This collection of essays and reviews from the New Criterion's last six years represents both the best and the worst that...


AGAINST THE GRAIN: The New Criterion on An and Intellect at the End of the Twentieth Century

This collection of essays and reviews from the New Criterion's last six years represents both the best and the worst that ideologically charged criticism has to offer. For 12 years now, the New Criterion has manned the neoconservative barricades in America's culture wars. The clumsily written introduction by the editors refers rather cryptically to the absence of Bruce Bawer, whose scintillating literary essays were once the high point of almost every issue. He and Jed Perl (whose dissenting pieces on Anselm Kiefer and Mike Kelly are included here) were the two true discoveries of the magazine. Bawer's withdrawal corresponds to cultural forces now splitting conservative thought between those willing and those not willing to appease the radical right. Kramer and Kimball, two of the more ham-fisted authors here, echo the bellicose rhetoric that was once the province of the intellectual left, spewing screeds as ineffectual as the drivel of the most rabble-rousing neo-Stalinoids. To their credit, these embittered critics on the right have functioned as public intellectuals, writing for common readers and not just one another. At their best, they have debunked some of the worst trends within the university today, from the inanities of Afrocentrism (Terry Teachout on Houston Baker) to the cult of those French intellectual high priests, Michel Foucault and Jean Baudrillard (Kimball and Richard Vine, respectively). That political correctness pervades the cultural elite is a given among these writers, and many essays demonstrate its corrosive effect on contemporary art (essays by New Criterion stalwarts Perl, Karen Wilkin, and Eric Gibson), music (work by the late publisher Samuel Lipman), and theater (Donald Lyons on Angels in America). Not all the career assessments are negative: Included are definitive essays on Frederick Douglass, T.E. Lawrence, and Max Beerbohm--all of which cut through the obfuscations of academic critics. The worst note is struck by the editors, who would do well to subject their work to someone else's editorial scrutiny. Otherwise, an invaluable introduction to this most necessary of journals.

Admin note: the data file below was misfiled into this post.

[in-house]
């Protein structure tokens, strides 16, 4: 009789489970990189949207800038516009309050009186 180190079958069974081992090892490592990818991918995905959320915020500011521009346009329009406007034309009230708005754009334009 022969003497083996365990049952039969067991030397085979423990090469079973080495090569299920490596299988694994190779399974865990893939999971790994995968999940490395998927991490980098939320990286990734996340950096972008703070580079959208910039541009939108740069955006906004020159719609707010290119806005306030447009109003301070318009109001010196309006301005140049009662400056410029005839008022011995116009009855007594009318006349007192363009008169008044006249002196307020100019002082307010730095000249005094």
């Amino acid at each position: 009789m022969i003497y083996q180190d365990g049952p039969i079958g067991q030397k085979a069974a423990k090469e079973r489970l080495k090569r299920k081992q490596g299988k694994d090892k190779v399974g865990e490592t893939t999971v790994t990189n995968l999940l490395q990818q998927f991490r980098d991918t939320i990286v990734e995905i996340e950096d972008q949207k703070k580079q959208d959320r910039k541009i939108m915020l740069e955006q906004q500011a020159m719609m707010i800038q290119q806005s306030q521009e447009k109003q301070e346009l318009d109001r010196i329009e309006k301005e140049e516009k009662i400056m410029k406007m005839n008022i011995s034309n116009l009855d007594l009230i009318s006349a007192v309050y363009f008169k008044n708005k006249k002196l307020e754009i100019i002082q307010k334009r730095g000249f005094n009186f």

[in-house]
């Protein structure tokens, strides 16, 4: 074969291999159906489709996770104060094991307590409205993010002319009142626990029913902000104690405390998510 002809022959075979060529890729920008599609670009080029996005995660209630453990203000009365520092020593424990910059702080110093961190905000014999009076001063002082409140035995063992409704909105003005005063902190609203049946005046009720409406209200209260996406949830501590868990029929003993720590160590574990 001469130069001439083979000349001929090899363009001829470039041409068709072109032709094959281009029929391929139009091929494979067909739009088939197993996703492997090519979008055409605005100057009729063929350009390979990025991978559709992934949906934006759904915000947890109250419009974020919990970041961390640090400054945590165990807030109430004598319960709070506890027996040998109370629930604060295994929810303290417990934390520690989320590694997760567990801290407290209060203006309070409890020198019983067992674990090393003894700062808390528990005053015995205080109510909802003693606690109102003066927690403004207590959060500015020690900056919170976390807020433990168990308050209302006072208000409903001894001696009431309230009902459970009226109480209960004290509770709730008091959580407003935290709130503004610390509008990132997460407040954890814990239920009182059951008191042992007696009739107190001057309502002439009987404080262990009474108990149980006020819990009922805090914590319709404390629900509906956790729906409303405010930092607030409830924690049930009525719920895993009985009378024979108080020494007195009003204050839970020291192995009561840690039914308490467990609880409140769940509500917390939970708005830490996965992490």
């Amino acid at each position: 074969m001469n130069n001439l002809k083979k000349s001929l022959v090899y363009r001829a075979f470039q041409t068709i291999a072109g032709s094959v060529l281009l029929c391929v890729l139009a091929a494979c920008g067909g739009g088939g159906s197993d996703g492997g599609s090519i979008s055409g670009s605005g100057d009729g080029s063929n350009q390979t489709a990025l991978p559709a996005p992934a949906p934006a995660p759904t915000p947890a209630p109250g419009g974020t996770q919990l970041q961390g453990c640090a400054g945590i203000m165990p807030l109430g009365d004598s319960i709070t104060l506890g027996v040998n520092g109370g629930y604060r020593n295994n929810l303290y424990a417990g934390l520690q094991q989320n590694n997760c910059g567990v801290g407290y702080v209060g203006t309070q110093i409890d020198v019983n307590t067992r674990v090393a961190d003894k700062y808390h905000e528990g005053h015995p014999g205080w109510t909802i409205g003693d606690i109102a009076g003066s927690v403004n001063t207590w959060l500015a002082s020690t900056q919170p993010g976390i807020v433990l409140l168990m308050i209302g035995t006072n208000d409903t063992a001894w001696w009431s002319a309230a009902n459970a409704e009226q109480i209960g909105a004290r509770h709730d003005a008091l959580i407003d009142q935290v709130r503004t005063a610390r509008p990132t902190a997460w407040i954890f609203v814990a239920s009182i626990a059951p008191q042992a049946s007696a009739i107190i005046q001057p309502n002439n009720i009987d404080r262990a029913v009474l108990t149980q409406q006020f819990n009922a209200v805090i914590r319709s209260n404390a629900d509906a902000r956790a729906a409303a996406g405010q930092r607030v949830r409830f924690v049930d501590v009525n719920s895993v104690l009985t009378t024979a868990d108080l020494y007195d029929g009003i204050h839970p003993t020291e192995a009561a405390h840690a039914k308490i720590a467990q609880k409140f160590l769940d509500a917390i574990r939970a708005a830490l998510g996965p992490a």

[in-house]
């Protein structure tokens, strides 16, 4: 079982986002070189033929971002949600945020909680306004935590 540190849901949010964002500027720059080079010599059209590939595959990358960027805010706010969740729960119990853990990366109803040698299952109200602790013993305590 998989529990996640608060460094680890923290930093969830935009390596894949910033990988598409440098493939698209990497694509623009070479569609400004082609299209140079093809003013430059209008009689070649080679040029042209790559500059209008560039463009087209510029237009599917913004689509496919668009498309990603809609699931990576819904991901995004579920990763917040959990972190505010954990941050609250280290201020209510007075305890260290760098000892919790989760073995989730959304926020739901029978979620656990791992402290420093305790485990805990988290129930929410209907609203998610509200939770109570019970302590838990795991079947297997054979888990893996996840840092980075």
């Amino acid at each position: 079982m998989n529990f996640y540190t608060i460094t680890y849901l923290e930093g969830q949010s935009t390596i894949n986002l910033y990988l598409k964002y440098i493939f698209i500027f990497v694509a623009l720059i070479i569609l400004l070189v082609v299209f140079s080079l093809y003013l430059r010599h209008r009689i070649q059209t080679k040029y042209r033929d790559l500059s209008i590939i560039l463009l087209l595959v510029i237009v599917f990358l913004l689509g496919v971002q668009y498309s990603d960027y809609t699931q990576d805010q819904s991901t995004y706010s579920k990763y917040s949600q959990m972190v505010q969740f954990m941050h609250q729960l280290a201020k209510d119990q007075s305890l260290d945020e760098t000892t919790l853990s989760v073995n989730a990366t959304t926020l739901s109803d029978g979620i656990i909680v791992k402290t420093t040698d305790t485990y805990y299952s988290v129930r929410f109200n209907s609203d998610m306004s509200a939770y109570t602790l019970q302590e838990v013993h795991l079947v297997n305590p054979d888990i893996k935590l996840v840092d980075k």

Pub Date: March 3, 1995


Page Count: 480

Publisher: Ivan Dee

Review Posted Online: N/A

Kirkus Reviews Issue: Feb. 15, 1995